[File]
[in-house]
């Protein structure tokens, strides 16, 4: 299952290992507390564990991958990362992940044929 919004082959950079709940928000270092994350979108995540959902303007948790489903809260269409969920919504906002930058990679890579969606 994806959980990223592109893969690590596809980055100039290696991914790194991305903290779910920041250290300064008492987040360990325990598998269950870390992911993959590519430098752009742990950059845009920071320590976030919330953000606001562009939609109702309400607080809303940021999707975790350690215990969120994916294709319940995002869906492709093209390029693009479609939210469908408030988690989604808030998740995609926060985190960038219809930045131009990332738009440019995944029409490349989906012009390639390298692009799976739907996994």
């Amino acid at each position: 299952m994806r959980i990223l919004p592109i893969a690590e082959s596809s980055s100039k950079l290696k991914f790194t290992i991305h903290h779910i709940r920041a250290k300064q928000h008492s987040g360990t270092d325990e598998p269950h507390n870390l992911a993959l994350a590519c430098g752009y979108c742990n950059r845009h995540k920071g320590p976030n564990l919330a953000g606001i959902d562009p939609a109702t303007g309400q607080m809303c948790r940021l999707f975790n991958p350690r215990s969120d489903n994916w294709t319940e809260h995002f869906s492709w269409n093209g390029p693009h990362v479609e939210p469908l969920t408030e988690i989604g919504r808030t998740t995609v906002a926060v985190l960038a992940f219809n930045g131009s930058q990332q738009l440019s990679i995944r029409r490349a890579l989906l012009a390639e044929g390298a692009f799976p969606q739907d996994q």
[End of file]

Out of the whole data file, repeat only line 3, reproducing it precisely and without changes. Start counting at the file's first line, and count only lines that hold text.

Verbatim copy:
């Amino acid at each position: 299952m994806r959980i990223l919004p592109i893969a690590e082959s596809s980055s100039k950079l290696k991914f790194t290992i991305h903290h779910i709940r920041a250290k300064q928000h008492s987040g360990t270092d325990e598998p269950h507390n870390l992911a993959l994350a590519c430098g752009y979108c742990n950059r845009h995540k920071g320590p976030n564990l919330a953000g606001i959902d562009p939609a109702t303007g309400q607080m809303c948790r940021l999707f975790n991958p350690r215990s969120d489903n994916w294709t319940e809260h995002f869906s492709w269409n093209g390029p693009h990362v479609e939210p469908l969920t408030e988690i989604g919504r808030t998740t995609v906002a926060v985190l960038a992940f219809n930045g131009s930058q990332q738009l440019s990679i995944r029409r490349a890579l989906l012009a390639e044929g390298a692009f799976p969606q739907d996994q």